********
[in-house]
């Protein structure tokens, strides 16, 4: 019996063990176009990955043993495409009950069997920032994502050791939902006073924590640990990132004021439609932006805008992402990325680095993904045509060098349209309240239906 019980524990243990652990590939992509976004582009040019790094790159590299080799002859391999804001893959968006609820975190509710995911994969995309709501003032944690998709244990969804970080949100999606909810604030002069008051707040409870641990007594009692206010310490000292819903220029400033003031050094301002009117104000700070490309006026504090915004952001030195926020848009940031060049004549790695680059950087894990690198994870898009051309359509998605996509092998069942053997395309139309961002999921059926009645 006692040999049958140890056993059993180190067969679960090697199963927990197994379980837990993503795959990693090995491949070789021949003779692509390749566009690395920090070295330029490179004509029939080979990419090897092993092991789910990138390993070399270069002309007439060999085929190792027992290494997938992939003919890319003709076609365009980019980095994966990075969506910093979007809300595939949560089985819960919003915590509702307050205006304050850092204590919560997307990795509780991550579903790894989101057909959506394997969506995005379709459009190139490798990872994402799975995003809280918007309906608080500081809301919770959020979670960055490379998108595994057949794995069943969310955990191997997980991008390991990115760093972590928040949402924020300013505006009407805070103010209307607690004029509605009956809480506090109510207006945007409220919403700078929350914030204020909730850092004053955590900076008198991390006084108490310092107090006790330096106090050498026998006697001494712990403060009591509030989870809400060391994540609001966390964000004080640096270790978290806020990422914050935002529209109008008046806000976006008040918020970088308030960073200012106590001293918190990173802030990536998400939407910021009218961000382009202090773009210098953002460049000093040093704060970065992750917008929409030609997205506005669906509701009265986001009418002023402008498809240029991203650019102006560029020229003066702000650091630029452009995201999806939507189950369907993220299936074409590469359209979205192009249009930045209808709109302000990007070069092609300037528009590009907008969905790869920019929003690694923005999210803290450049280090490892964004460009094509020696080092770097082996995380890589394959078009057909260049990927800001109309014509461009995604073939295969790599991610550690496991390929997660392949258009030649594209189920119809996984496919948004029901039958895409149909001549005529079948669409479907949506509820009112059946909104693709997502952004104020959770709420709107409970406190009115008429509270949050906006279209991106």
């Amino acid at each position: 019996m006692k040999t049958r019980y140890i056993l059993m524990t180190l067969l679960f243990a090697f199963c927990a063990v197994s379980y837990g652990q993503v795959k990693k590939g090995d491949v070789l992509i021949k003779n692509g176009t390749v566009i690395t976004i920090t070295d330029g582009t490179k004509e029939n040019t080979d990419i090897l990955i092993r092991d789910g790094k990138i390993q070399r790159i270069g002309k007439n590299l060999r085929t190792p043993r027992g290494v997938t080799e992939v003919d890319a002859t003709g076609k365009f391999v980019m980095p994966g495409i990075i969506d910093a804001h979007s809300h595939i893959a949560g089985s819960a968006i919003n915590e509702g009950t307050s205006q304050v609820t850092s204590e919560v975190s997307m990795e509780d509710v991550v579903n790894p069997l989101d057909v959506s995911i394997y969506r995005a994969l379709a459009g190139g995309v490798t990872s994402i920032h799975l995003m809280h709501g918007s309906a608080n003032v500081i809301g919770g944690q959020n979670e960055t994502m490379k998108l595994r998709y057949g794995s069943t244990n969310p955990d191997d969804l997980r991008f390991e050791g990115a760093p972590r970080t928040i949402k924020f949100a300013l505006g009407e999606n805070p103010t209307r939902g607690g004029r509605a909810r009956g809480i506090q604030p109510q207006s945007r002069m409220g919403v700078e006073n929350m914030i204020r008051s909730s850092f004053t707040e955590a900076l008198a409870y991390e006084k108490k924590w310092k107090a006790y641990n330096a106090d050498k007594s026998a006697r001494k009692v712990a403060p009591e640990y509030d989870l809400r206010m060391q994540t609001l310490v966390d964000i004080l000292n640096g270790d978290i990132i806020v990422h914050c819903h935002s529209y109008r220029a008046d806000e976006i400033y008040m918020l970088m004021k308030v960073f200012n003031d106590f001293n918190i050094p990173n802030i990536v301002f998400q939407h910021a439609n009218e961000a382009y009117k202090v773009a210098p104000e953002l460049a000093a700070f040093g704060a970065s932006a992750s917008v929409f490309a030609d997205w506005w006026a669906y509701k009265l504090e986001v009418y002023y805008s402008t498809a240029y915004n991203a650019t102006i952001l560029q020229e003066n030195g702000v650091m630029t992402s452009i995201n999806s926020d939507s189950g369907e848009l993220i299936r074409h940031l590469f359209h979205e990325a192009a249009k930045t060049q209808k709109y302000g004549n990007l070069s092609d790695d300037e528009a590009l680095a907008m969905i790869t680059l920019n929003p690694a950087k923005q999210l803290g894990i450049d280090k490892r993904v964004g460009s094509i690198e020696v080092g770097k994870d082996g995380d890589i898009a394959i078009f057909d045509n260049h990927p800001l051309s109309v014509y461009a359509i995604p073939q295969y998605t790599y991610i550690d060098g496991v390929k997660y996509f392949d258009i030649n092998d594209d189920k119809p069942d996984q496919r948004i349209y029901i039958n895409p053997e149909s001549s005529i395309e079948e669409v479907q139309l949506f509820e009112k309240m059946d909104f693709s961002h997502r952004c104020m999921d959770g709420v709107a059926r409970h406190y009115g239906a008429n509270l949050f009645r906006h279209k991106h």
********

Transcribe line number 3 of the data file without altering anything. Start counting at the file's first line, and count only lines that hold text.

């Amino acid at each position: 019996m006692k040999t049958r019980y140890i056993l059993m524990t180190l067969l679960f243990a090697f199963c927990a063990v197994s379980y837990g652990q993503v795959k990693k590939g090995d491949v070789l992509i021949k003779n692509g176009t390749v566009i690395t976004i920090t070295d330029g582009t490179k004509e029939n040019t080979d990419i090897l990955i092993r092991d789910g790094k990138i390993q070399r790159i270069g002309k007439n590299l060999r085929t190792p043993r027992g290494v997938t080799e992939v003919d890319a002859t003709g076609k365009f391999v980019m980095p994966g495409i990075i969506d910093a804001h979007s809300h595939i893959a949560g089985s819960a968006i919003n915590e509702g009950t307050s205006q304050v609820t850092s204590e919560v975190s997307m990795e509780d509710v991550v579903n790894p069997l989101d057909v959506s995911i394997y969506r995005a994969l379709a459009g190139g995309v490798t990872s994402i920032h799975l995003m809280h709501g918007s309906a608080n003032v500081i809301g919770g944690q959020n979670e960055t994502m490379k998108l595994r998709y057949g794995s069943t244990n969310p955990d191997d969804l997980r991008f390991e050791g990115a760093p972590r970080t928040i949402k924020f949100a300013l505006g009407e999606n805070p103010t209307r939902g607690g004029r509605a909810r009956g809480i506090q604030p109510q207006s945007r002069m409220g919403v700078e006073n929350m914030i204020r008051s909730s850092f004053t707040e955590a900076l008198a409870y991390e006084k108490k924590w310092k107090a006790y641990n330096a106090d050498k007594s026998a006697r001494k009692v712990a403060p009591e640990y509030d989870l809400r206010m060391q994540t609001l310490v966390d964000i004080l000292n640096g270790d978290i990132i806020v990422h914050c819903h935002s529209y109008r220029a008046d806000e976006i400033y008040m918020l970088m004021k308030v960073f200012n003031d106590f001293n918190i050094p990173n802030i990536v301002f998400q939407h910021a439609n009218e961000a382009y009117k202090v773009a210098p104000e953002l460049a000093a700070f040093g704060a970065s932006a992750s917008v929409f490309a030609d997205w506005w006026a669906y509701k009265l504090e986001v009418y002023y805008s402008t498809a240029y915004n991203a650019t102006i952001l560029q020229e003066n030195g702000v650091m630029t992402s452009i995201n999806s926020d939507s189950g369907e848009l993220i299936r074409h940031l590469f359209h979205e990325a192009a249009k930045t060049q209808k709109y302000g004549n990007l070069s092609d790695d300037e528009a590009l680095a907008m969905i790869t680059l920019n929003p690694a950087k923005q999210l803290g894990i450049d280090k490892r993904v964004g460009s094509i690198e020696v080092g770097k994870d082996g995380d890589i898009a394959i078009f057909d045509n260049h990927p800001l051309s109309v014509y461009a359509i995604p073939q295969y998605t790599y991610i550690d060098g496991v390929k997660y996509f392949d258009i030649n092998d594209d189920k119809p069942d996984q496919r948004i349209y029901i039958n895409p053997e149909s001549s005529i395309e079948e669409v479907q139309l949506f509820e009112k309240m059946d909104f693709s961002h997502r952004c104020m999921d959770g709420v709107a059926r409970h406190y009115g239906a008429n509270l949050f009645r906006h279209k991106h």